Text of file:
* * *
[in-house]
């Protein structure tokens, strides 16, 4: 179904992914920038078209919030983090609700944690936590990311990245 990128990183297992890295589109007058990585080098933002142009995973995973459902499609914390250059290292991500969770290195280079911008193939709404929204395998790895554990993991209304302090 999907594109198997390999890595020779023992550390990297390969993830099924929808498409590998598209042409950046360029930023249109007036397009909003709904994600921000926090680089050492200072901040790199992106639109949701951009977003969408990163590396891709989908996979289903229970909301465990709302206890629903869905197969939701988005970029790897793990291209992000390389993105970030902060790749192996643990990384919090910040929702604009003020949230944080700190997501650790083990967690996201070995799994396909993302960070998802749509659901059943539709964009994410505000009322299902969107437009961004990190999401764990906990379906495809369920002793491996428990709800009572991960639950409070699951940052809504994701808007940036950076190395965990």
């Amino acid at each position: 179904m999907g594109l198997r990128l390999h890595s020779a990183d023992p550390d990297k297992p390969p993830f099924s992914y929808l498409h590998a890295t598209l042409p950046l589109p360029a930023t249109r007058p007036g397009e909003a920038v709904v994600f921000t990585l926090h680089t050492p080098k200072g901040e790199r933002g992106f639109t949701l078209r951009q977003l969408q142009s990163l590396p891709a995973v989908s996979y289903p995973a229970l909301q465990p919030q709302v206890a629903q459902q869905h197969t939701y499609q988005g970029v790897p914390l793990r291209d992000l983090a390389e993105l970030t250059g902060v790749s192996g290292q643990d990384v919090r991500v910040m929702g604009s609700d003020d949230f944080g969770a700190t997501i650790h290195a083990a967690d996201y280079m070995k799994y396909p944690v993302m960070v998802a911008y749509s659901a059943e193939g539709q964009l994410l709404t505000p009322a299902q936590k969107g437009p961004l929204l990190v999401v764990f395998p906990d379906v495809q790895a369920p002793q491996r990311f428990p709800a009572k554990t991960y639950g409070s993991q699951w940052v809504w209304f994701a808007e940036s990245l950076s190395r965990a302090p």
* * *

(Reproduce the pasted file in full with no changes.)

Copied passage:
[in-house]
């Protein structure tokens, strides 16, 4: 179904992914920038078209919030983090609700944690936590990311990245 990128990183297992890295589109007058990585080098933002142009995973995973459902499609914390250059290292991500969770290195280079911008193939709404929204395998790895554990993991209304302090 999907594109198997390999890595020779023992550390990297390969993830099924929808498409590998598209042409950046360029930023249109007036397009909003709904994600921000926090680089050492200072901040790199992106639109949701951009977003969408990163590396891709989908996979289903229970909301465990709302206890629903869905197969939701988005970029790897793990291209992000390389993105970030902060790749192996643990990384919090910040929702604009003020949230944080700190997501650790083990967690996201070995799994396909993302960070998802749509659901059943539709964009994410505000009322299902969107437009961004990190999401764990906990379906495809369920002793491996428990709800009572991960639950409070699951940052809504994701808007940036950076190395965990």
């Amino acid at each position: 179904m999907g594109l198997r990128l390999h890595s020779a990183d023992p550390d990297k297992p390969p993830f099924s992914y929808l498409h590998a890295t598209l042409p950046l589109p360029a930023t249109r007058p007036g397009e909003a920038v709904v994600f921000t990585l926090h680089t050492p080098k200072g901040e790199r933002g992106f639109t949701l078209r951009q977003l969408q142009s990163l590396p891709a995973v989908s996979y289903p995973a229970l909301q465990p919030q709302v206890a629903q459902q869905h197969t939701y499609q988005g970029v790897p914390l793990r291209d992000l983090a390389e993105l970030t250059g902060v790749s192996g290292q643990d990384v919090r991500v910040m929702g604009s609700d003020d949230f944080g969770a700190t997501i650790h290195a083990a967690d996201y280079m070995k799994y396909p944690v993302m960070v998802a911008y749509s659901a059943e193939g539709q964009l994410l709404t505000p009322a299902q936590k969107g437009p961004l929204l990190v999401v764990f395998p906990d379906v495809q790895a369920p002793q491996r990311f428990p709800a009572k554990t991960y639950g409070s993991q699951w940052v809504w209304f994701a808007e940036s990245l950076s190395r965990a302090p």